Chronic stress-induced hippocampal vulnerability: the glucocorticoid vulnerability hypothesis.

Chronic stress-induced hippocampal vulnerability: the glucocorticoid vulnerability hypothesis.

Conrad CD. Rev Neurosci. 2008.

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“The hippocampus, a limbic structure important in learning and memory, is particularly sensitive to chronic stress and to glucocorticoids. While glucocorticoids are essential for an effective stress response, their oversecretion was originally hypothesized to contribute to age-related hippocampal degeneration. However, conflicting findings were reported on whether prolonged exposure to elevated glucocorticoids endangered the hippocampus and whether the primate hippocampus even responded to glucocorticoids as the rodent hippocampus did. This review discusses the seemingly inconsistent findings about the effects of elevated and prolonged glucocorticoids on hippocampal health and proposes that a chronic stress history, which includes repeated elevation of glucocorticoids, may make the hippocampus vulnerable to potential injury. Studies are described to show that chronic stress or prolonged exposure to glucocorticoids can compromise the hippocampus by producing dendritic retraction, a reversible form of plasticity that includes dendritic restructuring without irreversible cell death. Conditions that produce dendritic retraction are hypothesized to make the hippocampus vulnerable to neurotoxic or metabolic challenges. Of particular interest is the finding that the hippocampus can recover from dendritic retraction without any noticeable cell loss. When conditions surrounding dendritic retraction are present, the potential for harm is increased because dendritic retraction may persist for weeks, months or even years, thereby broadening the window of time during which the hippocampus is vulnerable to harm, called the ‘glucocorticoid vulnerability hypothesis’. The relevance of these findings is discussed with regard to conditions exhibiting parallels in hippocampal plasticity, including Cushing’s disease, major depressive disorder (MDD), and post-traumatic stress disorder (PTSD).”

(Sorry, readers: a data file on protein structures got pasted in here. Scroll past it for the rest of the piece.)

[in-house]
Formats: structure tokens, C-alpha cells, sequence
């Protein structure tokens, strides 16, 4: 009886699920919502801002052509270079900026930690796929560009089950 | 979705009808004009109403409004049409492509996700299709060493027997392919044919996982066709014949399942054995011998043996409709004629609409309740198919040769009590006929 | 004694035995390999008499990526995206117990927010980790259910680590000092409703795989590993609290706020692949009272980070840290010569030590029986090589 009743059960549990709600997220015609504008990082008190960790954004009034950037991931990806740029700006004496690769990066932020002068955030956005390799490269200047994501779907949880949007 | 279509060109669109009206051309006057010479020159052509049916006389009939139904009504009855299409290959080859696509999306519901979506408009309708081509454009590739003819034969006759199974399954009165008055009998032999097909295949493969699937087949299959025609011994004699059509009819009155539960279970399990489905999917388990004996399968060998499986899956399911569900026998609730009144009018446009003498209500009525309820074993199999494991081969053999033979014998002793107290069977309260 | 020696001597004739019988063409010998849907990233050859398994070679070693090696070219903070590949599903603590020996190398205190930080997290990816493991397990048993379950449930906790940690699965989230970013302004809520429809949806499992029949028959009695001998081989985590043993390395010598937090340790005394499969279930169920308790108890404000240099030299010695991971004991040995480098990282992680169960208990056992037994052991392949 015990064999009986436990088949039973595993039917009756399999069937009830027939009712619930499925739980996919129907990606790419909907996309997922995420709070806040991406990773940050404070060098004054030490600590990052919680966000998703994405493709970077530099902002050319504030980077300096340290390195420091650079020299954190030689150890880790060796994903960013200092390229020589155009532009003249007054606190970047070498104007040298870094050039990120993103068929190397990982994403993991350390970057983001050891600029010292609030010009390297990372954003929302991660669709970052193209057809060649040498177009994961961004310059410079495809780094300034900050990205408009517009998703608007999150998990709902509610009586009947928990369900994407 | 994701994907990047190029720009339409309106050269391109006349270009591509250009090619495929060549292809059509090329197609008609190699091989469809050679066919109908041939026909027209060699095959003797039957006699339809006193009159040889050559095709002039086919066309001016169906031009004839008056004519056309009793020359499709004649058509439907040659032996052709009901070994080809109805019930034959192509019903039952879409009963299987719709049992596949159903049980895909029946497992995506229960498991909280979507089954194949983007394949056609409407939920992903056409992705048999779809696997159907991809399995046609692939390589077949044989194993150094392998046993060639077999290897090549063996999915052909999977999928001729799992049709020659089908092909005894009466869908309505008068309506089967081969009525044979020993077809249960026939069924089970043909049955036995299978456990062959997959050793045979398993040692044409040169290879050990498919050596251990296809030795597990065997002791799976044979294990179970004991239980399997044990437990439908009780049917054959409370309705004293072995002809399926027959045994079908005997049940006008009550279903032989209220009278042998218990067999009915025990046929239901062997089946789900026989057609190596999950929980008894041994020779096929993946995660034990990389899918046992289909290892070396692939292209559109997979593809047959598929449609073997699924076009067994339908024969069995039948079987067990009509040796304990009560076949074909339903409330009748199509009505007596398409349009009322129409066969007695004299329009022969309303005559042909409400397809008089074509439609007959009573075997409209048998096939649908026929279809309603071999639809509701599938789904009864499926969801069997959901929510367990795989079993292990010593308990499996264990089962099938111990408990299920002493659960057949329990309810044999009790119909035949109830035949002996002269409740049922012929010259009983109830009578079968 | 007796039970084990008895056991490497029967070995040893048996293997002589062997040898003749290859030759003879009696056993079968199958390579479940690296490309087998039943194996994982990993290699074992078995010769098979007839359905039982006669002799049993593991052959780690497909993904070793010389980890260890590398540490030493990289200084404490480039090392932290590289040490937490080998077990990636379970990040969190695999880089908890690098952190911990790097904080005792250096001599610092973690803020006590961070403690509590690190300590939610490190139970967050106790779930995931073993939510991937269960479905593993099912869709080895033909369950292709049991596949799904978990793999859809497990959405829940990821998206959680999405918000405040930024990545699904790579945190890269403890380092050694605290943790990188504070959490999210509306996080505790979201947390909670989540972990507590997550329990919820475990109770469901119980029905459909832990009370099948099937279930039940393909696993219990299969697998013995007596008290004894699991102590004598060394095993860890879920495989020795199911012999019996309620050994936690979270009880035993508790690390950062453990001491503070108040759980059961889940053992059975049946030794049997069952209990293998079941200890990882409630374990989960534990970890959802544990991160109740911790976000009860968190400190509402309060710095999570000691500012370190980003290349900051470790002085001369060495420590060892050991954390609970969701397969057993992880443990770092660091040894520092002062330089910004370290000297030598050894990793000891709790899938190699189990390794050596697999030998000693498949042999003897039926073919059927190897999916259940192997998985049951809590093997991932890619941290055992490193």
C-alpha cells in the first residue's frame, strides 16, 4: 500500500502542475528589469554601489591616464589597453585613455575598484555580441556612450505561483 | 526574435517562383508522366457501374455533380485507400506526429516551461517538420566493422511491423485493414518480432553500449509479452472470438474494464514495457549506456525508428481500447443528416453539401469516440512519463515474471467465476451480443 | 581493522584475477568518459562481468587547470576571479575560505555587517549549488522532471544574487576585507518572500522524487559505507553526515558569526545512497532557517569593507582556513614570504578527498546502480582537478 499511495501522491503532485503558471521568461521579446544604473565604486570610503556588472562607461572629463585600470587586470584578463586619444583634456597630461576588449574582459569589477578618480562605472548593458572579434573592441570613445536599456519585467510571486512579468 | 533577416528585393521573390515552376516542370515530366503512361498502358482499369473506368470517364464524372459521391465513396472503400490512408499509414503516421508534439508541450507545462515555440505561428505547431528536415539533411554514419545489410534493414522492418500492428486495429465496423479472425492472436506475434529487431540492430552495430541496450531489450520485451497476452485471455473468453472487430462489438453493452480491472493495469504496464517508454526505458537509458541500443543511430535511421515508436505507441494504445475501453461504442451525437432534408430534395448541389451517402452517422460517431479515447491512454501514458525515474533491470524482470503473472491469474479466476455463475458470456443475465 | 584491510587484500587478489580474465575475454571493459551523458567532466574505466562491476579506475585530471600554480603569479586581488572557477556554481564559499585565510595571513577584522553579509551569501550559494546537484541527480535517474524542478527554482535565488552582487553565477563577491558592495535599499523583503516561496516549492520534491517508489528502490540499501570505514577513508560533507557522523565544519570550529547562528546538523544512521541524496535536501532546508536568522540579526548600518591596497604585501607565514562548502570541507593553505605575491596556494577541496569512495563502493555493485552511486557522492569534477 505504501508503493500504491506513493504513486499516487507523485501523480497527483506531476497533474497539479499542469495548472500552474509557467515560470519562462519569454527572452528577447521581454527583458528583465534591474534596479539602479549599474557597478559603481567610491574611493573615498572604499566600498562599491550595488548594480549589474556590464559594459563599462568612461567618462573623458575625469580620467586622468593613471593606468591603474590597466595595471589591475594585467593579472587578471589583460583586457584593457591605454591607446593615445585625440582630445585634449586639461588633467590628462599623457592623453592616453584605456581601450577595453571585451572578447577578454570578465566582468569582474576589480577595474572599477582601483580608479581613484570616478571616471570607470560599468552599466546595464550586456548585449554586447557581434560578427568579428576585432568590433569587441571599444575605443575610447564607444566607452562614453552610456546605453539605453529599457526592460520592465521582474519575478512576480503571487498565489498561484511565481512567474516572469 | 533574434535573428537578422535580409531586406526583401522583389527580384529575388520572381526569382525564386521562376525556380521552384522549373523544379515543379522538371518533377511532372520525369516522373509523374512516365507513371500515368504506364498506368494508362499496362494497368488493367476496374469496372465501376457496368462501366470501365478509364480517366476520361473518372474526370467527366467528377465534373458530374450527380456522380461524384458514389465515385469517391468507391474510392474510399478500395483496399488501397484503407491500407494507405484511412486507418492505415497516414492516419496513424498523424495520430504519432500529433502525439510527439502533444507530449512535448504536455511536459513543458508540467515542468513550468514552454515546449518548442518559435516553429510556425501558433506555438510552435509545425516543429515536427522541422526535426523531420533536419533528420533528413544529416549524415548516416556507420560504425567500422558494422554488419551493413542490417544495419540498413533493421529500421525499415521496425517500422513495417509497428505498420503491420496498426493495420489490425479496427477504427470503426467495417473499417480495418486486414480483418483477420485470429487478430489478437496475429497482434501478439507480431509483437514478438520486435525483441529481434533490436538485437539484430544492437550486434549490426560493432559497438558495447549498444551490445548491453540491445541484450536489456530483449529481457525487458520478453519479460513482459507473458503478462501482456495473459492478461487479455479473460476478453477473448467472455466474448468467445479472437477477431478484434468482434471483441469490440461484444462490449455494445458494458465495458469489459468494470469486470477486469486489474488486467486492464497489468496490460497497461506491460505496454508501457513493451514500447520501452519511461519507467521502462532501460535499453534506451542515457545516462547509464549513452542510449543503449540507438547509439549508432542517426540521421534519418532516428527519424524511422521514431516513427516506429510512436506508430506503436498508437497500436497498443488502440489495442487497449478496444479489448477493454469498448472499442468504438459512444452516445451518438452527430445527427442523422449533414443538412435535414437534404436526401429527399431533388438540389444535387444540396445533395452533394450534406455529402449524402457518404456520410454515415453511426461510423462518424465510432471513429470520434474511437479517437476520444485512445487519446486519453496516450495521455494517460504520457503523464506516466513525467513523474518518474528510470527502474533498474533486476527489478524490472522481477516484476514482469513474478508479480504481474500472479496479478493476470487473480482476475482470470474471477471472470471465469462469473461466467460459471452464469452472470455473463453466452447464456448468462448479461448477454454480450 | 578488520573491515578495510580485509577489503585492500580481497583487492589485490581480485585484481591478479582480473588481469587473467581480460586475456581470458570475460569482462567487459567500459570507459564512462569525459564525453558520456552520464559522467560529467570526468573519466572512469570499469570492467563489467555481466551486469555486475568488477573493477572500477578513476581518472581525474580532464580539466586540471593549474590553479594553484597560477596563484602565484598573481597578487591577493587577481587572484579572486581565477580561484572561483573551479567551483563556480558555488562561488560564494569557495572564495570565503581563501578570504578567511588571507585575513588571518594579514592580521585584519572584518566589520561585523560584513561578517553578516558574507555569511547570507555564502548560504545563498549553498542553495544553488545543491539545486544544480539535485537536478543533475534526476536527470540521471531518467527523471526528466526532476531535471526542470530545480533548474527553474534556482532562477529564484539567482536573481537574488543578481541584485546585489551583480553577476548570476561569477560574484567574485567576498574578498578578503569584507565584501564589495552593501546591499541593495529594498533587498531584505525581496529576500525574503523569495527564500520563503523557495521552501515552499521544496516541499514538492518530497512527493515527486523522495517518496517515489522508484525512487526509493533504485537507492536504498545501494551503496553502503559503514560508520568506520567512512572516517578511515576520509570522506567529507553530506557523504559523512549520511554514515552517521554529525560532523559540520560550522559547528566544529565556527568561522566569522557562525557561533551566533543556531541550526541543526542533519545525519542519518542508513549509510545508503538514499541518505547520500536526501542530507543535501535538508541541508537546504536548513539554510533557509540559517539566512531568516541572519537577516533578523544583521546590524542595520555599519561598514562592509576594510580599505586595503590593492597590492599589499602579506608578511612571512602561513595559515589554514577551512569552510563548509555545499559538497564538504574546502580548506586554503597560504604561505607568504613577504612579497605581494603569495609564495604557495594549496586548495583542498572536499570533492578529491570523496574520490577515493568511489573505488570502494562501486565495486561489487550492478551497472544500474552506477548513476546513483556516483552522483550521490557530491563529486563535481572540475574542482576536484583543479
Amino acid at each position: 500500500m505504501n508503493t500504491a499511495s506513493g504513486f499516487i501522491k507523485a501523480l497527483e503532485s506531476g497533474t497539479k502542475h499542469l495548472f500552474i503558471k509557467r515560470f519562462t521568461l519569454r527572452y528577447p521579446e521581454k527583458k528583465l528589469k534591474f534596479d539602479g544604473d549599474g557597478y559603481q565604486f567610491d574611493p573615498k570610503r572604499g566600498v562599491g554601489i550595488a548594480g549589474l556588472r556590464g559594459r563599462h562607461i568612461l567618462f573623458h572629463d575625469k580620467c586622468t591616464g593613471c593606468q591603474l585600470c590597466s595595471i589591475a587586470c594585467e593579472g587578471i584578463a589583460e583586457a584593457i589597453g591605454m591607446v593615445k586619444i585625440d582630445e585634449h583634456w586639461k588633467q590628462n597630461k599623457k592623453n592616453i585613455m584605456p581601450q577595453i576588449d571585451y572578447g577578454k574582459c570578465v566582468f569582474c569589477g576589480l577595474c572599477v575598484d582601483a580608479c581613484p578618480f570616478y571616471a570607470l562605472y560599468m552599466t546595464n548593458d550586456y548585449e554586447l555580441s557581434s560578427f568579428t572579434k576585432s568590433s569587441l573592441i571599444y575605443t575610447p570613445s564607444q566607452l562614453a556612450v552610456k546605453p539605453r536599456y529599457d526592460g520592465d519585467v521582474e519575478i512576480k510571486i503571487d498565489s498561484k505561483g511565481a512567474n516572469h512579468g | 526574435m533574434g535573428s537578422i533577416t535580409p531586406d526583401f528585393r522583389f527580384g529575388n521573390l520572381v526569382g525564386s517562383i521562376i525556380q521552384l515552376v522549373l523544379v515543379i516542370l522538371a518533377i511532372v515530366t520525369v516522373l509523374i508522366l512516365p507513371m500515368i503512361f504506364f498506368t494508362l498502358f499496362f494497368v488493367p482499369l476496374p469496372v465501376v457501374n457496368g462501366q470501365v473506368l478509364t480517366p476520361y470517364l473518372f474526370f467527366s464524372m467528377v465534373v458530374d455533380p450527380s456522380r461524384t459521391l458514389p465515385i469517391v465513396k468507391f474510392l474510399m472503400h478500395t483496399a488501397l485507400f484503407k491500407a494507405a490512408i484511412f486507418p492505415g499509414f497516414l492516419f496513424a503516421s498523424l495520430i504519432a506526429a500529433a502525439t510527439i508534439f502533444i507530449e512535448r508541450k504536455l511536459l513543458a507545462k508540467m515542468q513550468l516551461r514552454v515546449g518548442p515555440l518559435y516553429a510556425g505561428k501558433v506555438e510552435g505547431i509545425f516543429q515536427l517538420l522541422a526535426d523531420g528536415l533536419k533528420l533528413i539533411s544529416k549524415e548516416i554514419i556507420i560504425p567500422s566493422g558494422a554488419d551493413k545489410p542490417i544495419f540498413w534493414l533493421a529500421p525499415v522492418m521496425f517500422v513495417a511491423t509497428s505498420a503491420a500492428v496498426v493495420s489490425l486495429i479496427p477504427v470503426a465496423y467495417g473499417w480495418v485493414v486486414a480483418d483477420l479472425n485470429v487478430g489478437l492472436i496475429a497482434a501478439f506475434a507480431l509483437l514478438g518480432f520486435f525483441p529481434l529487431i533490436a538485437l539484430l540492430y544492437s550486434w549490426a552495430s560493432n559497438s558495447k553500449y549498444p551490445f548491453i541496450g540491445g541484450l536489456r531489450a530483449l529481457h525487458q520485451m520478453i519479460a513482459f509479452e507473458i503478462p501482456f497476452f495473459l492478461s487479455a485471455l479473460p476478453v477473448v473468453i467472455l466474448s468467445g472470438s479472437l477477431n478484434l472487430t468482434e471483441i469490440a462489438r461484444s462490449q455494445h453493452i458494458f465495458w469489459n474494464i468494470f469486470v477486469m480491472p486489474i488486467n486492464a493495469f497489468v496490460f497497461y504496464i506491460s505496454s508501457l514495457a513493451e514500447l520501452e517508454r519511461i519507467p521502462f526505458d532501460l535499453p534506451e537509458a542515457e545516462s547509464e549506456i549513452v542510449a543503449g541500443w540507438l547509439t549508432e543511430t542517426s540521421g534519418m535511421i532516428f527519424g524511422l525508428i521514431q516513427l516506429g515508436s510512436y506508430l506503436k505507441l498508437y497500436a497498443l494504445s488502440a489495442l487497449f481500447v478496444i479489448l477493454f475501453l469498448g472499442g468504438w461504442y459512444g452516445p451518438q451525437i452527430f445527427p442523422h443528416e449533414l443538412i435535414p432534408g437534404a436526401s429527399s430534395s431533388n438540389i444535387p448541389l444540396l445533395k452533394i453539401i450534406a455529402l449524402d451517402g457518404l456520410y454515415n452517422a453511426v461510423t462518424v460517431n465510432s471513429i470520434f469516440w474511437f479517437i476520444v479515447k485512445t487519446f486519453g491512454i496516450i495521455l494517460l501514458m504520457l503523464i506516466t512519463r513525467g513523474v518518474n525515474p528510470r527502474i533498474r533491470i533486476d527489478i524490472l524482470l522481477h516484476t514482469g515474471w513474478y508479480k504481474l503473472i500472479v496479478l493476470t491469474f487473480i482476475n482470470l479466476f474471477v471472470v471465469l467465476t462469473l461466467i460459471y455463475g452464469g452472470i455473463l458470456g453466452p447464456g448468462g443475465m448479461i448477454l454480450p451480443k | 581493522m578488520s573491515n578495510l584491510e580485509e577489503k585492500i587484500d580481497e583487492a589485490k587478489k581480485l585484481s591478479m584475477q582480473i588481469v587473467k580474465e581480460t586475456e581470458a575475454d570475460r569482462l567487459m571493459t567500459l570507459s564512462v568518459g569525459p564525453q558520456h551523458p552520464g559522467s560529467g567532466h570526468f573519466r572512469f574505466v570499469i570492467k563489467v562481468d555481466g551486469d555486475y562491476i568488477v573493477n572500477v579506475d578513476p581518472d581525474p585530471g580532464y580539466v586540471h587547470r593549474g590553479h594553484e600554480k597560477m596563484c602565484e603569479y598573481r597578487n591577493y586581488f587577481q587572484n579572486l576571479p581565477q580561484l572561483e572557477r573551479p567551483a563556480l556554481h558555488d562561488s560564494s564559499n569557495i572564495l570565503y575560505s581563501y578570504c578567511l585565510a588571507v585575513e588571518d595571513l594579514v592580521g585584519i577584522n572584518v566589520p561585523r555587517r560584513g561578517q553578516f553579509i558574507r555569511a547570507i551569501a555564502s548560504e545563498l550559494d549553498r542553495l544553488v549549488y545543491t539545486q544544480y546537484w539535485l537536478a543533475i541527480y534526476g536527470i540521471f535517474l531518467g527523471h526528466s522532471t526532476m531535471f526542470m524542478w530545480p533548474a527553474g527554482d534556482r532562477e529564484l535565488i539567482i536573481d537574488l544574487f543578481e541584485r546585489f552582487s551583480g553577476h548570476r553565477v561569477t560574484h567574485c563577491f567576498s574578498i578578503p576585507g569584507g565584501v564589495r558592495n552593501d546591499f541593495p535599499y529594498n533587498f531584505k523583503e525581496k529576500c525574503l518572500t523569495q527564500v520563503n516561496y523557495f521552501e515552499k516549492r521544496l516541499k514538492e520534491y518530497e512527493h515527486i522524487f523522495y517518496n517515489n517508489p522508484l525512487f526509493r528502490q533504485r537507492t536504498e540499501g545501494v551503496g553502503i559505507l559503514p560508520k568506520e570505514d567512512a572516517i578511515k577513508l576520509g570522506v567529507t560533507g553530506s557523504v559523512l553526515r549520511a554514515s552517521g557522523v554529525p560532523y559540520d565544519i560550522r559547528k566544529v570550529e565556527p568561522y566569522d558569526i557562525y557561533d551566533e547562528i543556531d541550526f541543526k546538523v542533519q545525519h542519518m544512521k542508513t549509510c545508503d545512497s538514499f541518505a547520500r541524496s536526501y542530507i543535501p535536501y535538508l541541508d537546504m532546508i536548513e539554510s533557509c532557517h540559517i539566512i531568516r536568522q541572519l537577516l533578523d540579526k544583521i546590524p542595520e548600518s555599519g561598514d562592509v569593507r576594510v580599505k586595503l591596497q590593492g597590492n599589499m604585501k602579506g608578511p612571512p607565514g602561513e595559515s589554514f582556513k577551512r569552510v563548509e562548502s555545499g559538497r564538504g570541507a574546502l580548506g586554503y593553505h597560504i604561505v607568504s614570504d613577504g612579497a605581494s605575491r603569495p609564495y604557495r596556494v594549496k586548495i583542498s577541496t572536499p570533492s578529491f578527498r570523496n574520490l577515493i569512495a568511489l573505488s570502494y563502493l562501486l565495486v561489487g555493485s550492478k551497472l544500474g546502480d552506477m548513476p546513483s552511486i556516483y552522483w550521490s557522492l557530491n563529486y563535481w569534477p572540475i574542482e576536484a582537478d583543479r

Rewatching The Mission (1986)

Rewatching The Mission (1986)

Incredible soundtrack…music Ennio Morricone.

A lot of people didn’t like this movie.

I watch it every year.

Perhaps I saw something different in it.

People so often want to believe they are helping, and much of the time they “help” for reasons that serve themselves….instead if the actual people they were supposed to be helping….and ruin happens instead.

Perhaps people meddle.

Help is actually helpful when humans slow down enough to ask the group they are thinking requires help… sometimes, even much of the time, what people need from us isn’t the same as what we are willing to give.

Not just in the context of this movie, but in daily life.

This movie does an excellent job of looking at a slice of the Human Condition.

Helping / harming?

Guilt / redemption?

Sharing / pushing?

(This is the “srs for moment” collection…if you no like, just swipe on by.)

Some know exactly what this is, to be raised in it as children and have others know about it.

Some know exactly what this is, to be raised in it as children and have others know about it….and it’s a quiet thing, a shamed silence that happens when police, public workers, teachers, neighbors….they all know.

They all see it.

And the confusion and indecision about what to do.

We know violence has been done and will continue to be done.

How we wished someone would have helped when we were little, small….

The abuse is worse if you, *yourself, get caught “airing dirty laundry” and telling…the telling doesn’t always result in any real help…so please resist the possible knee jerk reaction to “why didn’t the victims/kids say anything….”

If you haven’t been in it, ya just can’t know.

I call and report abuse whenever I see it, whenever I can, and in person at the police department if need be.

How I wish someone would have called for us.

Thank you for who posted this, you know who you are.

I’ve posted about this before.

I’ve posted about this before.

Touch is a loaded thing for people.

Touch (always CONSENSUAL) is extremely important.

Many powerful, even staggering examples of the importance of touch, and the deprived come to my mind…

I know people who have NOT been touched, actually touched for YEARS…*EDIT

Due to a multitude of situations, reasons, turns in life.

Touch is a need.

Mothers and fathers, many women and men, health care professionals, physical therapists, massage therapists, hair stylist, barbers, sex workers, so many people….

The touch deprived population in the USA alone is a growing one, and the results of touch deprivation are serious and alarming.

If ya have a second, please consider reading this…